The MING Design Brief
Chapter 1: Mosaic, redux
The first in a new series with an inside look on the details of what goes into our watches – and yes, some future product hints, too. We realize that not everything we do is obvious or fully explained, so the intent is to share some insights into the extensive thought process behind the metal (or sapphire, or leather).
On the face of it, creating a new mosaic should be simple: draw a pattern, send it to the laser machine, put in a blank crystal, and hit the big red button. In reality, it’s (quite a bit) more complicated than that. Firstly, the laser process creates opacity by focusing a burst of energy onto a very small spot within the crystal, which is then vaporized. The resulting material remains inside the crystal, which is now no longer homogenous; this creates tension withing the material. Doing this a lot, and unevenly, creates a lot of tension that can result in cracking or shattering – as we discovered during development of the first mosaic.
Though synthetic sapphire crystals are of very high quality compared to natural ones, and they’re more than strong enough in larger sizes (think outer crystals) for external use, any microscopic flaws in the crystal structure are increasingly stressed when you start adding artificial inclusions within it. This must be compensated for in several ways with a mosaic: by evening out the distribution of stresses in the final pattern, by lasering in an order that distributes the stresses, and by using a crystal of as high purity (and as few flaws) as possible. These crystals are significantly more expensive than the usual ones used for front or rear glasses.
The whole process is further complicated by the need to turn a dot pattern into a shaded area: we use a mix of halftoning and linear rasterization to achieve the perceived fade and opacity change – there isn’t an algorithm to do this, which means a lot of manual work for each square. It’s clearly visible if you look very closely at the dial. Having the pattern on several layers also throws the z or vertical axis order into the mix, too: you can’t laser through an existing pattern because it dissipates the energy. And don’t get me started on internal reflections and ghost patterns.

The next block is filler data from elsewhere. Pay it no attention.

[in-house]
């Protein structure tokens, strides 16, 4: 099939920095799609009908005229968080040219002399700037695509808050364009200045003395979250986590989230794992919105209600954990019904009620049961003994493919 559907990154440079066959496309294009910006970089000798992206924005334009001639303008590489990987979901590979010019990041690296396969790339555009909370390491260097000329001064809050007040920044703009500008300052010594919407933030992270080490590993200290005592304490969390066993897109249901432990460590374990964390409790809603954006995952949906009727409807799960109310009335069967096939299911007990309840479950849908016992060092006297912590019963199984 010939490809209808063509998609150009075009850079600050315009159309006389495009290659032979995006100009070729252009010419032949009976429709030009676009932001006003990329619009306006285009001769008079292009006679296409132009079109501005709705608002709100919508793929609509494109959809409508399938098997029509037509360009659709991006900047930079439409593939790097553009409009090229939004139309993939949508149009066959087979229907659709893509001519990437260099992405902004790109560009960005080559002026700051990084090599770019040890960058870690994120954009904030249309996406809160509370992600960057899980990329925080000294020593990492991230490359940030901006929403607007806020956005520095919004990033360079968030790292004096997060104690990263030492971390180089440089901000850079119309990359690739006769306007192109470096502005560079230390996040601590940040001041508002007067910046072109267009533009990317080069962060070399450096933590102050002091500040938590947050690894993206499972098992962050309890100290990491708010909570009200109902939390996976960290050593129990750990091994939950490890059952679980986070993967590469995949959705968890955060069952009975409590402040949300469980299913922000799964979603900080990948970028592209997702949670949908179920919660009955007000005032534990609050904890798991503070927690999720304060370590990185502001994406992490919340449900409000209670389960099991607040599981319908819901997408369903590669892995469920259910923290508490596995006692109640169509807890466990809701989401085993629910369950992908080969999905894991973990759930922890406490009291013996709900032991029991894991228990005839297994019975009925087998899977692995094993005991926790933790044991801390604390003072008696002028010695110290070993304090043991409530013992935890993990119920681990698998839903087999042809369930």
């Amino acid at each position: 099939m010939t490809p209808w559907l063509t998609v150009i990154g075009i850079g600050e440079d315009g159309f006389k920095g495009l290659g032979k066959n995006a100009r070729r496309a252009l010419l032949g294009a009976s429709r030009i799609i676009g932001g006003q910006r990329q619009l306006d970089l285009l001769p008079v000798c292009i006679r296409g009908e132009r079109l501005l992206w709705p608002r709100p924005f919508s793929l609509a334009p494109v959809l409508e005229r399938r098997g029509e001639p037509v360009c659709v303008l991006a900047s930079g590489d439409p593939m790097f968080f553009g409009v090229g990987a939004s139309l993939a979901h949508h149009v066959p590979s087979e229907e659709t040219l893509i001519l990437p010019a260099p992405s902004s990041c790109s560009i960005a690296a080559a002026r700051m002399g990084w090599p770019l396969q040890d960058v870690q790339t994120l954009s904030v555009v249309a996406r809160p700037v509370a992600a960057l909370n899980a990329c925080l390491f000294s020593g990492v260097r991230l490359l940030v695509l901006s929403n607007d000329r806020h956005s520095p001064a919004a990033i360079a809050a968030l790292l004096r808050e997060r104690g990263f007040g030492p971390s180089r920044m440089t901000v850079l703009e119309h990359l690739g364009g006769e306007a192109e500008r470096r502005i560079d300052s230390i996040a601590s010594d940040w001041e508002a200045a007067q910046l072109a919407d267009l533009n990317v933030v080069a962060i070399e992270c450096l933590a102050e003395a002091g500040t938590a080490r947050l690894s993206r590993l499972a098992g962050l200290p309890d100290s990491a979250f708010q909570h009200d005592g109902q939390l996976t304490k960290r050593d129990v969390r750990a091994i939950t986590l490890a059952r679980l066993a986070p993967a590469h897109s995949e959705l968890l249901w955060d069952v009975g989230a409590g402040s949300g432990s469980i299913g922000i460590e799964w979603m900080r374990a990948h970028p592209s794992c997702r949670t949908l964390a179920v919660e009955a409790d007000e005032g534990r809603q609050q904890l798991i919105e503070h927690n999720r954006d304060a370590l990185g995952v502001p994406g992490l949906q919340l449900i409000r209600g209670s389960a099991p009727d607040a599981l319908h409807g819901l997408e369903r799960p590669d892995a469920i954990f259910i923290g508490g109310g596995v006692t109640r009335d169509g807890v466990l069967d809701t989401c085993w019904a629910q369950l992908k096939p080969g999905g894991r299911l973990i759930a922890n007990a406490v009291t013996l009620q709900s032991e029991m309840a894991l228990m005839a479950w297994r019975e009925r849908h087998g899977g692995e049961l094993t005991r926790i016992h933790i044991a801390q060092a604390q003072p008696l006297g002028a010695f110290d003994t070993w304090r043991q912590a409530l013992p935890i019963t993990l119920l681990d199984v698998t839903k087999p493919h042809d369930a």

We inadvertently made life difficult for ourselves with the first mosaic because of the radial symmetry: notice how all of the lines converge at the center, which created a hot spot and thus necessitated reducing opacity to prevent cracking. The second generation mosaic is intended to both be visually different as well as reduce overall stresses on the crystal – which is why it’s a semi-random diffuse pattern that has no ‘center’, but which allows us to overlay multiple layers to create even more of a three dimensional effect – which can be further enhanced by a uniform dark background. A bonus effect with all of the mosaics is that they pick up and scatter light from the HyCeram luminous material embedded in the dial indices, even though the mosaic itself is not luminous (there is simply no way to get luminous material into the micro-cavities as they’re self-contained and sealed).
Needless to say, we have something in the works that uses this pattern that will be shown very soon… MT
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